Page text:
Time to Leave

Written by Kate Findley

Like its title, Francois Ozons Time to Leave is blunt and matter-of-fact, which is unusual given that the subject is death at young age.

The film is the first explicitly gay feature from Ozon, better known as France's woman director, having previously made “Under the Sand,” “Swimming Pool” (both star vehicles for the idiosyncratic Charlotte Rampling), and, of course, 8 Women, which was like the who's who in French cinema, including Catherine Deneuve and Isabelle Huppert.

“Time to Leave” offers no rousing speeches about living life to the fullest or heartfelt soliloquies on the nature of existence, only the bitter admission that death happens to everyone and there is no use in trying to stop it. Yet through its emotional honesty, Time to Leave offers many candid and moving moments. There are tears, but because they arrive after long dry spells, they feel earned.

We like to think that we will end our lives at an older age and on a high note, but for Ozon's protag Romain (Melvil Poupaud), the news of death hits at a time of bitter discontent. In an intoxicating performance, Poupaud ignites what is otherwise an understated film with potent mixture of anger and desperation.

When told he has terminal cancer, Romain refuses chemotherapywhats the pointand prepares to tell his family the news moments before he meets them for dinner. Once inside, however, he realizes he despises them too much to offer his love or accept their condolences, preferring to keep his secret smoldering inside of him.

When his sister speculates why Romain, a professional photographer, does not take pictures of her children, he tells her because your ugly mug would be in the picture. Poupauds controlled delivery lends these words a chilling sincerity, as if he was dredging them up from the darkest places in his soul. His family tries to reach him in the best way they know how, perhaps because they realize that he is incapable of hating anyone as much as hating himself.

Or rather, he hates what he has become. Flashbacks of Romain as a child, growing increasingly vivid as his death approaches, reveal a self-idolization that borders on the extreme. However, these flashbacks also reveal a more universal idea, that the past holds moments of beauty and mystery we are incapable of replicating in the present. It is through this impossible longing that Romain establishes himself as a man worthy of screen treatment and our empathy, even though his behavior can be–and occasionally is– monstrously selfish.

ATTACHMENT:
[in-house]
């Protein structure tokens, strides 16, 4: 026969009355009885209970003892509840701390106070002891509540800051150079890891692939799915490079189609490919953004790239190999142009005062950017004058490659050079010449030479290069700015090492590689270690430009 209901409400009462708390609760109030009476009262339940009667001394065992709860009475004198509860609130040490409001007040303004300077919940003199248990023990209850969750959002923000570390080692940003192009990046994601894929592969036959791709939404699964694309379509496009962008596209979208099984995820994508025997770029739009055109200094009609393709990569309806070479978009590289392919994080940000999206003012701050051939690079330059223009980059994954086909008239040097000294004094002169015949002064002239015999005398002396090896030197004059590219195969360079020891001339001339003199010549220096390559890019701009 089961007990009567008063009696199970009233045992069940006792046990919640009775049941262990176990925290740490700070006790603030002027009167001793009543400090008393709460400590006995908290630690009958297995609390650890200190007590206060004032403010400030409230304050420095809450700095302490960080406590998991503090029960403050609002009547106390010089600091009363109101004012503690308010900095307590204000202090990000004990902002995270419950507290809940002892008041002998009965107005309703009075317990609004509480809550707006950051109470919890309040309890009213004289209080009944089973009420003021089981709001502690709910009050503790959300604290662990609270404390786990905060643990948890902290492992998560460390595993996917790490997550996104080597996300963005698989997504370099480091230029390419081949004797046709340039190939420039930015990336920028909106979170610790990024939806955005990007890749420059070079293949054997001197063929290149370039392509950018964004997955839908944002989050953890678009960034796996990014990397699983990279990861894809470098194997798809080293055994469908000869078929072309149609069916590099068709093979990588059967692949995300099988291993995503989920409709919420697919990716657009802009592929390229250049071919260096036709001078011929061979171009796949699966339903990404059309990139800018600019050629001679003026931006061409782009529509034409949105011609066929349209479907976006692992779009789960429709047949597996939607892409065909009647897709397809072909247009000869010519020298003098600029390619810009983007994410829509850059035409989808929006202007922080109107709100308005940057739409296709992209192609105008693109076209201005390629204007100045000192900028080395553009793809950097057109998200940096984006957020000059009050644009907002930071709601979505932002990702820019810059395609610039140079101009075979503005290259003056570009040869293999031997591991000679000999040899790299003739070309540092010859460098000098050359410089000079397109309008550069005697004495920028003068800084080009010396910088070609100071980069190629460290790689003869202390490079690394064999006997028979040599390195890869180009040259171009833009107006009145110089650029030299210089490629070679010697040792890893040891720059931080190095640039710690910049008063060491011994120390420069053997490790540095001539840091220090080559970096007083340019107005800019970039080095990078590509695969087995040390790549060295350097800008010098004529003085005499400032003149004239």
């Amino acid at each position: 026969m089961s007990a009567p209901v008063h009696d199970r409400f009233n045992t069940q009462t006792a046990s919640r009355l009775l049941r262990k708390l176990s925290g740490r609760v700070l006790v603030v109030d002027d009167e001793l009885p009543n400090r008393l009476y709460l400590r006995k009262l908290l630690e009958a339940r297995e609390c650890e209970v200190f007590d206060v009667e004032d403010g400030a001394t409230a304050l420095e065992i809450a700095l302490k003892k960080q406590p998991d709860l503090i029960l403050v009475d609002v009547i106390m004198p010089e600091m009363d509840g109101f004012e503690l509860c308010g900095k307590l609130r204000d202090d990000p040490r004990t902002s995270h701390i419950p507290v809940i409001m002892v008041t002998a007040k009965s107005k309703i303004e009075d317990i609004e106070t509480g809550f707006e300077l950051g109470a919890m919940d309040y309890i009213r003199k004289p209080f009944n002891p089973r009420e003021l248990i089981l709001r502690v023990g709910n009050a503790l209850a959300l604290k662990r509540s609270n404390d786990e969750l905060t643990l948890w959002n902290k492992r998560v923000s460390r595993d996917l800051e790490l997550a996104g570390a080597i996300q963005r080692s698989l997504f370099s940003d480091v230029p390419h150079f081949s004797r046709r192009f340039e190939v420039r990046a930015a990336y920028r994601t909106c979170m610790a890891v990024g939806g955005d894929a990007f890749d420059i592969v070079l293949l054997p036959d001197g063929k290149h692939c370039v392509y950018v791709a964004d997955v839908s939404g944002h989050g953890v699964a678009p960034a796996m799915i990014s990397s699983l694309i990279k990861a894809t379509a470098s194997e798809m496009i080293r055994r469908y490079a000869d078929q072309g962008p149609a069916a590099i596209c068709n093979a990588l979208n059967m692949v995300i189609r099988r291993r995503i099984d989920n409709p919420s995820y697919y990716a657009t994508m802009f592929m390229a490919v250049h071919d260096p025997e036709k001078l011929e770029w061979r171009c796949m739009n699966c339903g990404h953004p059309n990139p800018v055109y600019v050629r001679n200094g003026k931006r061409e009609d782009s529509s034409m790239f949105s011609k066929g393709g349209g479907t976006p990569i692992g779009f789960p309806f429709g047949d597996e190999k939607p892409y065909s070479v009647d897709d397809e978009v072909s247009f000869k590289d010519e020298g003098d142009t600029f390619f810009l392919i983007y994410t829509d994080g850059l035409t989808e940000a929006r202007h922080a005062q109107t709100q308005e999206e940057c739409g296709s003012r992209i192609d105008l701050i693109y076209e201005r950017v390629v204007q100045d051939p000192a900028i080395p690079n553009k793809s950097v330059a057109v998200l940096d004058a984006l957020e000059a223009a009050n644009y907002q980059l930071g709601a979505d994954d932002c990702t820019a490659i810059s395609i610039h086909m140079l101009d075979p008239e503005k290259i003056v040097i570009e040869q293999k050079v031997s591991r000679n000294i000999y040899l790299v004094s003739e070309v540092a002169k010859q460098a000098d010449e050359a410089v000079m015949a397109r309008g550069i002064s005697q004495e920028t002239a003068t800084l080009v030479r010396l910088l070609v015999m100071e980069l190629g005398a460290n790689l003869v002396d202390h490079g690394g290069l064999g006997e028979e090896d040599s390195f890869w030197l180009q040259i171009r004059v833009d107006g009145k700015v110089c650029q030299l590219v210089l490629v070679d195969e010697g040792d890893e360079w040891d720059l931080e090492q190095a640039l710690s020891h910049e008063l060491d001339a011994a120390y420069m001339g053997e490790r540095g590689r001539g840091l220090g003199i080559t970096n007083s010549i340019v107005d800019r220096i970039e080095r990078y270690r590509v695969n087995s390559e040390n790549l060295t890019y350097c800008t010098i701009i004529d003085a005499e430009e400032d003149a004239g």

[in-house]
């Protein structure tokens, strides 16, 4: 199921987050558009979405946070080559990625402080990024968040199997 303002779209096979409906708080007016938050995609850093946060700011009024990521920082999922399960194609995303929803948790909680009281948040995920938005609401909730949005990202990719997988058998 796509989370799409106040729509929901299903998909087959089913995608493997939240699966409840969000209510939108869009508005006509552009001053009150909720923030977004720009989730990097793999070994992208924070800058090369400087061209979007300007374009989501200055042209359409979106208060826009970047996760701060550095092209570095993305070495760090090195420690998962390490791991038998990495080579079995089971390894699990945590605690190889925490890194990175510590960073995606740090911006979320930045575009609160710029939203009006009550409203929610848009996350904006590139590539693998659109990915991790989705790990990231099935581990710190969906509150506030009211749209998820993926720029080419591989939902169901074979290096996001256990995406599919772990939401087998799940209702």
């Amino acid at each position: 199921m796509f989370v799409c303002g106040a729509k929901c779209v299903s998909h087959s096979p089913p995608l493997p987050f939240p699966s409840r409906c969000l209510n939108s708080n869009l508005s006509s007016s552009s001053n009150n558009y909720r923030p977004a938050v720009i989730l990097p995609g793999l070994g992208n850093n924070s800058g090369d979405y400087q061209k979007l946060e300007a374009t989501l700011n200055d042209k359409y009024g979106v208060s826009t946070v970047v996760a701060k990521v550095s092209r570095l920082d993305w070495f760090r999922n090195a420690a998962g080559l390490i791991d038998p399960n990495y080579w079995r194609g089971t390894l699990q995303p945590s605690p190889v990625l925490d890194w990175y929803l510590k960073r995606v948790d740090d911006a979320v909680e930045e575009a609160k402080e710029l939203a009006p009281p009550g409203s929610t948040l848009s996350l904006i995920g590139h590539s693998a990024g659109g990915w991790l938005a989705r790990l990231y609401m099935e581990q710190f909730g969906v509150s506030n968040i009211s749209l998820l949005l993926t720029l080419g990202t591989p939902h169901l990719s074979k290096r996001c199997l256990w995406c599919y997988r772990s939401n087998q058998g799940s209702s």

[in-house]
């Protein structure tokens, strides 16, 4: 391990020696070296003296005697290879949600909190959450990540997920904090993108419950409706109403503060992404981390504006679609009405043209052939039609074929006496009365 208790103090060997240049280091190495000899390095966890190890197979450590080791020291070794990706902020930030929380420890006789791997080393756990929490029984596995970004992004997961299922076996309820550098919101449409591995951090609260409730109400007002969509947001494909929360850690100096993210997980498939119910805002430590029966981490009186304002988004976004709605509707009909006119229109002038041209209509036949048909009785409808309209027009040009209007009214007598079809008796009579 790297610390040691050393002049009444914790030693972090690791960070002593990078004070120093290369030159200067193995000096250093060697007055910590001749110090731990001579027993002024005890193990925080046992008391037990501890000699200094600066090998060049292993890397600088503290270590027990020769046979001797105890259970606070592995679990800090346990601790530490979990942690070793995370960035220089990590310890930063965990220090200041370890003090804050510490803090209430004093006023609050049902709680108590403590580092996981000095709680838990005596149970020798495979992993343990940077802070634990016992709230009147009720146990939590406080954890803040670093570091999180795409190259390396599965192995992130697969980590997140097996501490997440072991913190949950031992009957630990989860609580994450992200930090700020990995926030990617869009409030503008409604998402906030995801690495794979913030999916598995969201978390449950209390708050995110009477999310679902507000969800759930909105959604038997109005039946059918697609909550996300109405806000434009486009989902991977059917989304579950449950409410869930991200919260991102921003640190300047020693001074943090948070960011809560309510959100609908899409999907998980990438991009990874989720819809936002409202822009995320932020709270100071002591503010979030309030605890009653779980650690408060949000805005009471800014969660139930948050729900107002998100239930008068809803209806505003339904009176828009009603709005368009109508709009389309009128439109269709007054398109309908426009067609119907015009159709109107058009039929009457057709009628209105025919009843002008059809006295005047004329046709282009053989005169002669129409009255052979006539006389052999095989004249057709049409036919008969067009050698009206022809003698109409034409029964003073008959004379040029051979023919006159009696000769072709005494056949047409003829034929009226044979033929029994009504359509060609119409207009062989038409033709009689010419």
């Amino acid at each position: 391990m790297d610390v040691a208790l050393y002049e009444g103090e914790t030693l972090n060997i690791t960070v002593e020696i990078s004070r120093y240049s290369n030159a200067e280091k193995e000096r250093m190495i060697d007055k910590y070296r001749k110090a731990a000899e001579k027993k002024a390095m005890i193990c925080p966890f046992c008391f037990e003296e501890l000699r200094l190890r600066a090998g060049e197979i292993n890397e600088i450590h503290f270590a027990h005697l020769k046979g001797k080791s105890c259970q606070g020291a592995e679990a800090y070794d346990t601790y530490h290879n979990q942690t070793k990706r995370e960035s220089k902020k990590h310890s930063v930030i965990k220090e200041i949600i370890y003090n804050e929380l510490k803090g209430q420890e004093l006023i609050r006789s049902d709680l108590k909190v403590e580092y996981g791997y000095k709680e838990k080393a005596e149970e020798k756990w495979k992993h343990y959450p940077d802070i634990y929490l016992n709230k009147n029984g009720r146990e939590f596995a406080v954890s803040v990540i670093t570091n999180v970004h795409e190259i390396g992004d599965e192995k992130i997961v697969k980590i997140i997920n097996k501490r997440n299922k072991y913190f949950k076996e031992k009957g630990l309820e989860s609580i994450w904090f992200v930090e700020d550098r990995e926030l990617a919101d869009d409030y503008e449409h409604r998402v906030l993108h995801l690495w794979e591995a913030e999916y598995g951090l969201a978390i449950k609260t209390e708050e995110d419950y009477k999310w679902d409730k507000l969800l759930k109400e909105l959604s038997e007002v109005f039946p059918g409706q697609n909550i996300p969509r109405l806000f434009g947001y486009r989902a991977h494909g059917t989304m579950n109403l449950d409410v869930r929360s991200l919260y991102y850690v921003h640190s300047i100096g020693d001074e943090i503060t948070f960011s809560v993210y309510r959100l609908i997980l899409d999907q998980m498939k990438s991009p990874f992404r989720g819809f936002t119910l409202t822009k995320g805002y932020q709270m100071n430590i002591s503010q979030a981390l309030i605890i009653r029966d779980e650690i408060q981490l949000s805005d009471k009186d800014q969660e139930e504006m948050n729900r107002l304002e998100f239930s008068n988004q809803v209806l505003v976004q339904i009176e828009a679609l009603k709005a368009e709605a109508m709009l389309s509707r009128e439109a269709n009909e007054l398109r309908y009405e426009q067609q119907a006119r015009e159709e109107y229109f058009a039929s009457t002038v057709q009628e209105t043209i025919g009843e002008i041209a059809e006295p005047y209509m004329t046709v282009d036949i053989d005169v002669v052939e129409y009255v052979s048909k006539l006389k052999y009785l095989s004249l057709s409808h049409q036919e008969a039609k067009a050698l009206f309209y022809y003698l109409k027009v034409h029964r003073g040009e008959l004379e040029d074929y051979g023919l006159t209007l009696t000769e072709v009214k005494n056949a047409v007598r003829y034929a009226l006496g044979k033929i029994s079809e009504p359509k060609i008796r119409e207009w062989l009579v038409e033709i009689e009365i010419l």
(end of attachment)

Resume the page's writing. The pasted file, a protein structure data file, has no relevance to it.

Romains worst moments are actually the movies best. Ozon and Poupaud strip down human nature to its core components, bringing us closer to ugly truths than most movies, particularly American ones dealing with death.

Once Romains behavior begins to take a turn towards the better, Time to Leave loses considerable force. It is not that the last third of the movie is bad. Ozon is too unconventional a writer to resort to cheap sentimentality, and Romains character arc does not stretch credulity too muchhe is no Mr. Nice Guy.

However, Romains road to redemption and tranquility lacks the tension and spontaneity of the movies first half, where each confrontation took the story to unforeseen places. Take, for example, the wonderful, the film's only lyrical scenes, between Romain and his loving and eccentric grandmother, played by Jeanne Moreau is a husky voice that's sheer music to our ears. However, once Romain stops battling his demons, Ozon settles into complaisance as well, as if he has nothing left to prove.

Throughout, though, Ozon keeps the frames full and alive, offering visual pleasures that more plot-driven movies often overlook. Those who hesitate to see a slow-paced, minimalist film (basically one-character drama) need not fear–at 82 minutes, Time to Leave does not overstay its welcome, and the ending, with Romain at the beach alone, is extremely satisfying.

If nothing else, it's worth seeing the movie for Poupaud, who brings passion and dimension to every scene. He does not coast through his scenes on learned mannerisms but places himself in every situation, engaging our attention as he probes for the appropriate words and reactions. This is particularly clear in the film's early chapters, which describe Romain's breakup from his lover (after one particularly steamy sex scene).

A lesser actor would handle Romains transformation with straightforward conviction, but Poupaud leaves room for ambiguity and diverse interpretation by maintaining a tension between his words and his actions. As intimate as Poupaud's performance is, there will always be something unknowable about his character, which makes him all the more compelling to watch. An air of mystery is appropriate for a movie about untimely death, especially one as challenging as this one.